Bristles’ Unique Visual Tools Help Homeowners Design Their Space – GrepBeat

Picture This: Bristles' Unique Visual Tools Help Homeowners Design Their Space


CEO Tina Tang (left) co-founded Bristles alongside Anthony Alers.

Tina Tang didn’t set out to conquer intelligent home design.

But seven months, one grad school diploma and one NC IDEA SEED grant later, the Bristles CEO is on the verge of doing just that. 

Before she co-founded Durham-based Bristles, her first startup, Tang was a graduate student in machine learning. But long before that, she was a visual artist. At grad school, she had more free time than she ever had in her years of working in IT in the Triangle, so she began to use machine learning to do what artists do best: creating. 

“I would develop these AI models and train them towards creative tasks,” Tang said. “For example, the Smithsonian recently released National Portrait Gallery photos that are historical, black-and-white portraits. I thought it would be really fun to train a model to add color, to add life, into these photos—and so I did that. And I enjoyed that so much that I started thinking; is there a career option here?”

Bristles, originally created as a platform for painting on the go, is like the ultimate Photoshop-esque solution for your home, allowing users to (virtually) place eclectic furniture pieces in their space simply by taking pictures of what they want to add.

Conventional photo editing apps put a single filter on an entire photo, which lacks the “continuous creative design” that one would experience when, say, painting a picture. With Bristles, Tang hoped to build a better solution for mobile art, allowing users to play around with photos and details just like they could do with desktop editing software.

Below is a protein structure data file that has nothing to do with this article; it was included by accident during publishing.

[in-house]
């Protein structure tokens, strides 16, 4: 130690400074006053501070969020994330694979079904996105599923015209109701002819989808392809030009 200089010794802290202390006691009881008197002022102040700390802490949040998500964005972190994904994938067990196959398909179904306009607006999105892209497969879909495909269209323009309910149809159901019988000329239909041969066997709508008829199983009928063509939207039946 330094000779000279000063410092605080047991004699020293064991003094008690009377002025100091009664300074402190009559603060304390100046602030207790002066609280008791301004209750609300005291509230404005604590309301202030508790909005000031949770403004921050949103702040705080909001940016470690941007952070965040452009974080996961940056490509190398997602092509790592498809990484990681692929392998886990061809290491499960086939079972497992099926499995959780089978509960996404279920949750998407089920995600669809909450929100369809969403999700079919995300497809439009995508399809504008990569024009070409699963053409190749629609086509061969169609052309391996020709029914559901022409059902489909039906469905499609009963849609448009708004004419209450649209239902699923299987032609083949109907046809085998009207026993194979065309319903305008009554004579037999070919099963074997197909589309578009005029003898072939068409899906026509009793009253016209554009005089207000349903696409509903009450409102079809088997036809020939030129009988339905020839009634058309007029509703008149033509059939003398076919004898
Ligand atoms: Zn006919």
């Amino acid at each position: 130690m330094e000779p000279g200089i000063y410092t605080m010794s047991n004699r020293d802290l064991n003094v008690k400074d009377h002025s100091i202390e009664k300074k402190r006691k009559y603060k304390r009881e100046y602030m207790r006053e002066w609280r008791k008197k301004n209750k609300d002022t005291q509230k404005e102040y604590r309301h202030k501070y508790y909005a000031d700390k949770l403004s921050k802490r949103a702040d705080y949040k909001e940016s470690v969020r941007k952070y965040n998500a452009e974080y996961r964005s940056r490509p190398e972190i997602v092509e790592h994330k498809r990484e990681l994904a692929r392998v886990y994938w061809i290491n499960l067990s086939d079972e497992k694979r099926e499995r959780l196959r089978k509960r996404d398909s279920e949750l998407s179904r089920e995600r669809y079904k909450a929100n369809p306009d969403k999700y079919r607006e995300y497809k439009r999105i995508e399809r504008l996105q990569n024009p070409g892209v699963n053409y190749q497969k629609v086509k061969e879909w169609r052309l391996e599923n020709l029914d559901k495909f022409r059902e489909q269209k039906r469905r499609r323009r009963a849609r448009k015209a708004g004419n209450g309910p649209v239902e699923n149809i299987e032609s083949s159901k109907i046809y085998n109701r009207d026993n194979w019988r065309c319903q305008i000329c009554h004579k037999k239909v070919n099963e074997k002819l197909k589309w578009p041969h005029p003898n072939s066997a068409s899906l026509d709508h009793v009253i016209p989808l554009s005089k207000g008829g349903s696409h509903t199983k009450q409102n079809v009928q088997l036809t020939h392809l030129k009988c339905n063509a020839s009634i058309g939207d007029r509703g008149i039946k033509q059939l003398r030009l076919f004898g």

“With desktop photo editing software like Photoshop, you can build surreal worlds and make these really amazing things,” Tang said. “But a similar experience didn’t really exist on the phone, and it was very difficult to use Photoshop. Initially, we wanted to tackle this problem of building something on your phone that was really easy to use, but enabled you to create anything that you could dream of.”

Tang shifted her vision to make Bristles a home decor facilitator after hearing feedback from very early testers that while they liked the idea of a mobile art app, they wouldn’t use it much. She found a real pain point, though, when she decided to move the idea of technology-enabled design into people’s living rooms.

“A lot of people have trouble executing these projects, because they have all these creative ideas that are kind of floating in their heads,” Tang said. “They have some picture documentation of their ideas, things that inspire them, but they don’t have a way to really creatively plan these projects. That’s the tool we’re building.”

The software allows for people to place any furniture object photo in their spaces, democratizing and expanding upon tools that large retailers like Wayfair keep exclusive to their platform. Users can even change the color of furniture, mimicking a paint job one might perform on, say, a vintage table. 

True to the Durham startup spirit, Tang looks to partner with local furniture shops and thrift stores—where return policies are rare, so “buyer’s remorse” has a much more expensive implication—to give readers a sneak peek at how pieces may look in their home.

The $10,000 MICRO grant from NC IDEA, Tang said, will be used to get Bristles into the hands of actual users in a beta test that she hopes to launch later this year. Interested users, she said, can subscribe to Bristles’ update email list on their website.



Source link

About the Author

Anthony Barnett
Anthony is the author of the Science & Technology section of ANH.